Last week I got fed up with not getting any response so I went to MassSave website and entered all of the information needed for them to process our rebate. I noticed on the very last screen that when submitting a copy of your paid invoice, it must be dated within 60 days or the rebate request would not be valid. Well, it had been six months. Now I was a little upset to say the least.

I received a confirmation email from MassSave with my rebate tracking number and sent that along to our contractor to let him know that I had taken it upon myself to apply for the rebate. I immediately got a voice message from him saying that he would provide me with an updated invoice with a new date for me to submit.

WHAT??? I am not going to submit fraudulent documents into a quasi-government agency because our contractor didn’t live up to his side of the agreement. The agreement that we got from the contractor did state that he would provide paperwork for the rebate.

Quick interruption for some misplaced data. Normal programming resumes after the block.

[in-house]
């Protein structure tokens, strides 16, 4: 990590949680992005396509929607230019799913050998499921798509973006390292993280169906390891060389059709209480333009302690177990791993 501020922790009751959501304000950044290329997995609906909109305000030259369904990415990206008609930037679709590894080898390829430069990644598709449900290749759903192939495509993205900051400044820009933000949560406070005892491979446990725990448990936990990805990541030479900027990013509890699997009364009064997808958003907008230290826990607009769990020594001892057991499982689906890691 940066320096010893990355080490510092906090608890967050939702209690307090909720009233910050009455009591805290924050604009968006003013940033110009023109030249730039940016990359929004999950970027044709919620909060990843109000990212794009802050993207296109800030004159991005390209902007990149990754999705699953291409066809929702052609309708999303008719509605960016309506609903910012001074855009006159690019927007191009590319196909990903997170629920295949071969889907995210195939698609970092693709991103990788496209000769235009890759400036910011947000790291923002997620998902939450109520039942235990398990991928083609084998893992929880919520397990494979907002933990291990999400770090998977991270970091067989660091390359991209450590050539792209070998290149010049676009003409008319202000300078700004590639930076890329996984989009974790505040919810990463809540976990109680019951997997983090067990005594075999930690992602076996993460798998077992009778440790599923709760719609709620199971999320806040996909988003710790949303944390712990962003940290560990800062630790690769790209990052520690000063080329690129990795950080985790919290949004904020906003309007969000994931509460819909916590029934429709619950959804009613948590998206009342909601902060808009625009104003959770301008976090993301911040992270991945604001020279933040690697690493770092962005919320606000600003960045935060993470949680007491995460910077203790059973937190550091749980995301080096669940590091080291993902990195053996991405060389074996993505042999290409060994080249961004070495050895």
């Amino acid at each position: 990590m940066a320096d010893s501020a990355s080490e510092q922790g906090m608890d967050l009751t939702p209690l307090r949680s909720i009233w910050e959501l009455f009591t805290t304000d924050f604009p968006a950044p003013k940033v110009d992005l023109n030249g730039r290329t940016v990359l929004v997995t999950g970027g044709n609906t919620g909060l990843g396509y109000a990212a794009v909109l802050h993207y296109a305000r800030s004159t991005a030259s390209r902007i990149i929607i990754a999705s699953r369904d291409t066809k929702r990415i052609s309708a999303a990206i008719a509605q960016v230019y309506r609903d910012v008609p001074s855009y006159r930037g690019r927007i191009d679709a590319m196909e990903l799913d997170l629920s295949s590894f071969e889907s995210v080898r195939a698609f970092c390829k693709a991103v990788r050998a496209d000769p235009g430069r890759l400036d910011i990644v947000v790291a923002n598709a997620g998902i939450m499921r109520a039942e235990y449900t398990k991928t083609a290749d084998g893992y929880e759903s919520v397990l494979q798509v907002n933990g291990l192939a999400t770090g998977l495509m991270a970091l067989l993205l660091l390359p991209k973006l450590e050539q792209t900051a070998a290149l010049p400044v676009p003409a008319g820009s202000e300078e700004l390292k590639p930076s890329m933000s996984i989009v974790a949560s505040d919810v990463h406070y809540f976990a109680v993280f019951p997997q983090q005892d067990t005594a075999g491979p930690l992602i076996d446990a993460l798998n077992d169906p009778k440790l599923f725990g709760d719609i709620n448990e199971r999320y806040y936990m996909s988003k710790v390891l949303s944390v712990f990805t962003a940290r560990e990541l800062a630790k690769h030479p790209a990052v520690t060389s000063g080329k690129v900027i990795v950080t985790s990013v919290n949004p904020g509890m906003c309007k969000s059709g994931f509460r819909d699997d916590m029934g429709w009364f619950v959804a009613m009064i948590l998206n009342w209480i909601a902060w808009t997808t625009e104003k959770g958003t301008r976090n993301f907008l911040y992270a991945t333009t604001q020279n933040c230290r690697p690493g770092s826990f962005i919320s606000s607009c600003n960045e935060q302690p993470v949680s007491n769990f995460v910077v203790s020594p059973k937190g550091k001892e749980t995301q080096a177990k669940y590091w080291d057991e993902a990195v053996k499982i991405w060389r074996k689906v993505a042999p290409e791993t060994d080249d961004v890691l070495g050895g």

Anyway - here we are. I’m done talking with the contractor. I’m not wasting any more of my time with him at this moment. I’m not returning his calls and won’t alter my rebate application. I see it as HIS problem if I am denied the rebate.

So, the game plan is: If I’m denied the rebate due to not being within the stated time of 60 days, I’m going to put together a package of documentation and send it to the contractor certified mail requesting that he pay me the rebate due within 10 days.

If he does not pay me, then I’ve looked into what it takes to go to small claims court in MA and it looks like I should be able to put together a claim - it would cost $40 for a court hearing. If the contractor does not show up in court, I immediately win judgment for the requested amount plus court costs.

If he does show up, I do not think he has a leg to stand on as it is stated in our contract that he would provide paperwork for the rebate, and that part of the agreement was never delivered. I should win judgement for that situation as well.

So I don’t see a downside to this except that it will take some time to put the documentation together as well as postage and possibly court costs, etc.